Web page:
“You don’t feel bad when you’re dancing. You can’t feel unhappy; it’s impossible. It’s such a natural way to release endorphins.” ~ Caroline Flack
When I was growing up, dancing was frowned upon. We could watch the Lawrence Welk show where Bobby and Cissy performed. My sister and I would imitate them, but even that was merely tolerated. Music was okay; singing acceptable. But not dancing. School dances? Out of the question. Prom? Nope.
I still can’t dance. I’d love to do ballroom dancing but I’ve heard you have to know the difference between left and right which rules me out. I’ve seen the advertisements for the country dancing classes called “Show Her Off” but without a partner to practice the steps, it would be pointless. As anti-social as I am, I can’t even begin to think of anyone I’d want to practice with. I’ll remain content to watch.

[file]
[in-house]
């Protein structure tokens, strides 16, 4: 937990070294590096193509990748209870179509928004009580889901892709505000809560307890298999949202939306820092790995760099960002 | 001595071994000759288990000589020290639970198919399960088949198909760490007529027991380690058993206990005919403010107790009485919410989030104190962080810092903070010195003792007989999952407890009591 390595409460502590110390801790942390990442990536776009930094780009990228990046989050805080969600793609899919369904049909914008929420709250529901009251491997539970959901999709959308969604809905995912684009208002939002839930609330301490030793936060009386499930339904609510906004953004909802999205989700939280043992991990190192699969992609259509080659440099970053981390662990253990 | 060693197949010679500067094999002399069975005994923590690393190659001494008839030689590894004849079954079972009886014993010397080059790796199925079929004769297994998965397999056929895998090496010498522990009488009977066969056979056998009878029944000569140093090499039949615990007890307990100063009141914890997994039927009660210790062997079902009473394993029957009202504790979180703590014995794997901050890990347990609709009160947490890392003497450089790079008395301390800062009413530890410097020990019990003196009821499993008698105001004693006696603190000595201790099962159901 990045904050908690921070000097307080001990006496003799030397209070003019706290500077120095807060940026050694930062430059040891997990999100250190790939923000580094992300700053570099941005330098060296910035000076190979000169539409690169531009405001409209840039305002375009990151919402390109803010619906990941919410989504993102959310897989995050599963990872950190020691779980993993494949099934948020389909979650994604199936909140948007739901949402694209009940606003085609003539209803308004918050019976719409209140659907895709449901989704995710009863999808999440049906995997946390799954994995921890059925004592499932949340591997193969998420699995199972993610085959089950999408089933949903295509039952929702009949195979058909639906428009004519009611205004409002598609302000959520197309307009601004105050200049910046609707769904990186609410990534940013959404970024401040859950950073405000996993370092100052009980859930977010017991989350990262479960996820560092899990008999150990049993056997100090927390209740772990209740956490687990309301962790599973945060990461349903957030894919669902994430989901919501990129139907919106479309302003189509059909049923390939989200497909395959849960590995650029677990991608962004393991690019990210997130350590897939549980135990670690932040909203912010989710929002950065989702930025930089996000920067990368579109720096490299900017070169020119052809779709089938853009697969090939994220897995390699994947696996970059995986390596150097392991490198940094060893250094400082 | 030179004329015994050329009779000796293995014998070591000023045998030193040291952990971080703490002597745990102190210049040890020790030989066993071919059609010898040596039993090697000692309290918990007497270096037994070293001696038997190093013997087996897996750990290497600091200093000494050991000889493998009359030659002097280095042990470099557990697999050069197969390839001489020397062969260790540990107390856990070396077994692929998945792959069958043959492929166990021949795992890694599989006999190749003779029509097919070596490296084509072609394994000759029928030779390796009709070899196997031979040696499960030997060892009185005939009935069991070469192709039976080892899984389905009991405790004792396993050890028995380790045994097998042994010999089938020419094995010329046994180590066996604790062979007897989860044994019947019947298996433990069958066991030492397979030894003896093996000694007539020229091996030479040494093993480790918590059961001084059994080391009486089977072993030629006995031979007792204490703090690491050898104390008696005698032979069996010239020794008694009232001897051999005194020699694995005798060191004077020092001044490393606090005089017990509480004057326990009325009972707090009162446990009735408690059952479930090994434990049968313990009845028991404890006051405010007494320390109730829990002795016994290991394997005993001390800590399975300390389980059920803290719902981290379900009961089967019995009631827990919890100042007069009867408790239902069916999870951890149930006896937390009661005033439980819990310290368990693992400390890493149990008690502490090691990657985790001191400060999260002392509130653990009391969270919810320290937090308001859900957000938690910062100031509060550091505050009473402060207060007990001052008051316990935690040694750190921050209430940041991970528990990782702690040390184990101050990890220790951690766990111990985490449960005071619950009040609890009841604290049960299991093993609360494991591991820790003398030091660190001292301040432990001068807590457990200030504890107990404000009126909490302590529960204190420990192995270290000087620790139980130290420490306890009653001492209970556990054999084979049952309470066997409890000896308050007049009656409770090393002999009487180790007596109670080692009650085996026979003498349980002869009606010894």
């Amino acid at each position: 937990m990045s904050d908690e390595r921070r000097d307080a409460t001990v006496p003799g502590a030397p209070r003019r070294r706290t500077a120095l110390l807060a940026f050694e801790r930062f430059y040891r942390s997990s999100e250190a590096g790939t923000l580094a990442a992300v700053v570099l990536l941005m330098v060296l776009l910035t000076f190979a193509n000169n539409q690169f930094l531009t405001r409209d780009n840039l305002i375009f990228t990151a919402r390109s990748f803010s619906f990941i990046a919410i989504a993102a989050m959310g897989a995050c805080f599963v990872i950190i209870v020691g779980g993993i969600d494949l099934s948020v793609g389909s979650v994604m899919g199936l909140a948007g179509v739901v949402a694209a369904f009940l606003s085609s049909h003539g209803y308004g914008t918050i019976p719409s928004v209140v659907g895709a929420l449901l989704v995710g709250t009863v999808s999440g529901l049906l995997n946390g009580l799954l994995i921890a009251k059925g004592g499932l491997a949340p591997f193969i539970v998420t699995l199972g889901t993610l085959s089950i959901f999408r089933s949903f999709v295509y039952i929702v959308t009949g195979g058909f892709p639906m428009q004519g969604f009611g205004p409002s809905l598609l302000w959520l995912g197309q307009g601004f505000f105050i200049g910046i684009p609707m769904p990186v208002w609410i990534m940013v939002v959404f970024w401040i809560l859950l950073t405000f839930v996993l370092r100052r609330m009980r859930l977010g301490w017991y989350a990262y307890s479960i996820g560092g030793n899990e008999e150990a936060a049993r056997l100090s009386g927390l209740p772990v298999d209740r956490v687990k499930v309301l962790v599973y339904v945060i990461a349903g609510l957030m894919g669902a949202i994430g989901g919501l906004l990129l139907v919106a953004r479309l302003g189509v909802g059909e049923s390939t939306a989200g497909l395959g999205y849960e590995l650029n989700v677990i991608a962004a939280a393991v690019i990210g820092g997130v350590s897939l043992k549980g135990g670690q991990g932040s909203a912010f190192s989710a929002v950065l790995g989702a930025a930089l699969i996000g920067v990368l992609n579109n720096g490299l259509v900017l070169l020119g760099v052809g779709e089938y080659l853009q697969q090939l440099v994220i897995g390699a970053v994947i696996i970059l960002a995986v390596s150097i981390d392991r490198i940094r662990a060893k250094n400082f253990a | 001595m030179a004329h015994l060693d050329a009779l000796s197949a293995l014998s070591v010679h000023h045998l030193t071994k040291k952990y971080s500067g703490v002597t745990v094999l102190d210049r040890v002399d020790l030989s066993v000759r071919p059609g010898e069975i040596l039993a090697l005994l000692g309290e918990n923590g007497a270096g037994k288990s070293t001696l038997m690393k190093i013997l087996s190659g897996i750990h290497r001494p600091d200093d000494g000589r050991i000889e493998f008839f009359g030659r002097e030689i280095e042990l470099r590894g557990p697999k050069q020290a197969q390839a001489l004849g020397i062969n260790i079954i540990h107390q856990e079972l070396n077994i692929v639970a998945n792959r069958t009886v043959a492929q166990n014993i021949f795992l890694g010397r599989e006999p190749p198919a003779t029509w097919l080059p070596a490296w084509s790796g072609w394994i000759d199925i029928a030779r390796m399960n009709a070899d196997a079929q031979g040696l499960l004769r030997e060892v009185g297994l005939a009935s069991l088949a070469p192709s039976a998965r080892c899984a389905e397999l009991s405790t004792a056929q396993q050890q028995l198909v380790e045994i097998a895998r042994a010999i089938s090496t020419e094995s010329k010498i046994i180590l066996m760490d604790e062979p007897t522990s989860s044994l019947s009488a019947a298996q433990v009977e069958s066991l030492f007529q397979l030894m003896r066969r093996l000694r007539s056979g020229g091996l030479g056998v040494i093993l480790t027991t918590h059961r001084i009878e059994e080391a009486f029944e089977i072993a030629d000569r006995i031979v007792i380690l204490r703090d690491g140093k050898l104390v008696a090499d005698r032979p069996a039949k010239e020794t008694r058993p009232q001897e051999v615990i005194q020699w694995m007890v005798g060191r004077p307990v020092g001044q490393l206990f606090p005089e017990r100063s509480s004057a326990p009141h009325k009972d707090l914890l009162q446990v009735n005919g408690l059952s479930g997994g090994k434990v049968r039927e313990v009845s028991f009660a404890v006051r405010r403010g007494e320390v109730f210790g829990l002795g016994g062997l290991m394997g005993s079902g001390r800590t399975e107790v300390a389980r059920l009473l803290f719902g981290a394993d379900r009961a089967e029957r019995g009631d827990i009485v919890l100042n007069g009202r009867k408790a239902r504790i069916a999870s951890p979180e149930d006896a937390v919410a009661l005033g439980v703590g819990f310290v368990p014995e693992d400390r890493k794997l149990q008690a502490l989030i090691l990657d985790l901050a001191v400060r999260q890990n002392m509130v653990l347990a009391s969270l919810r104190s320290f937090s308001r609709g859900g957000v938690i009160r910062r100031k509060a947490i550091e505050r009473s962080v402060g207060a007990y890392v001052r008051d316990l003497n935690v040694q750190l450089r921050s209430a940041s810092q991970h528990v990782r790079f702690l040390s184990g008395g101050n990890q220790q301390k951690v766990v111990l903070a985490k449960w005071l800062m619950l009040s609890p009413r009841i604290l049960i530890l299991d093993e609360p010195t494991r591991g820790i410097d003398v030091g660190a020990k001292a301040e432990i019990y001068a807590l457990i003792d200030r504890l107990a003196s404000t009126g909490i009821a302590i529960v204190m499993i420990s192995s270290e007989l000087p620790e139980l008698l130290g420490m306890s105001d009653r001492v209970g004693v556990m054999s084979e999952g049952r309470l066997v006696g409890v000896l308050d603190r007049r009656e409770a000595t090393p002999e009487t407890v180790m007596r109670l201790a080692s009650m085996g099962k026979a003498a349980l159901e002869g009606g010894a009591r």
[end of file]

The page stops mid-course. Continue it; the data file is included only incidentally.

But when it comes to dancing in the kitchen and singing while I cook . . . I’m all in. I mean ALL IN! As long as no one else is around.
I’ll dance in the rain in my nightgown late at night or on the front porch – because . . . guess what? No one else is around!!! Especially during a full moon, when the light is bright on the grass, it’s a feeling as old as time.
It’s my opinion (for what it’s worth) that dancing and allowing children to dance helps with their proprioception – where their body is in relation to things around them. It helps with balance and confidence. It strengthens the core muscles and contributes to good posture. It helps develop a rhythm and opens them up to the world of music and timing.
I hope you dance this week. Just for a moment or two.
Close your eyes. Feel the music. Let the cares of the world fade away.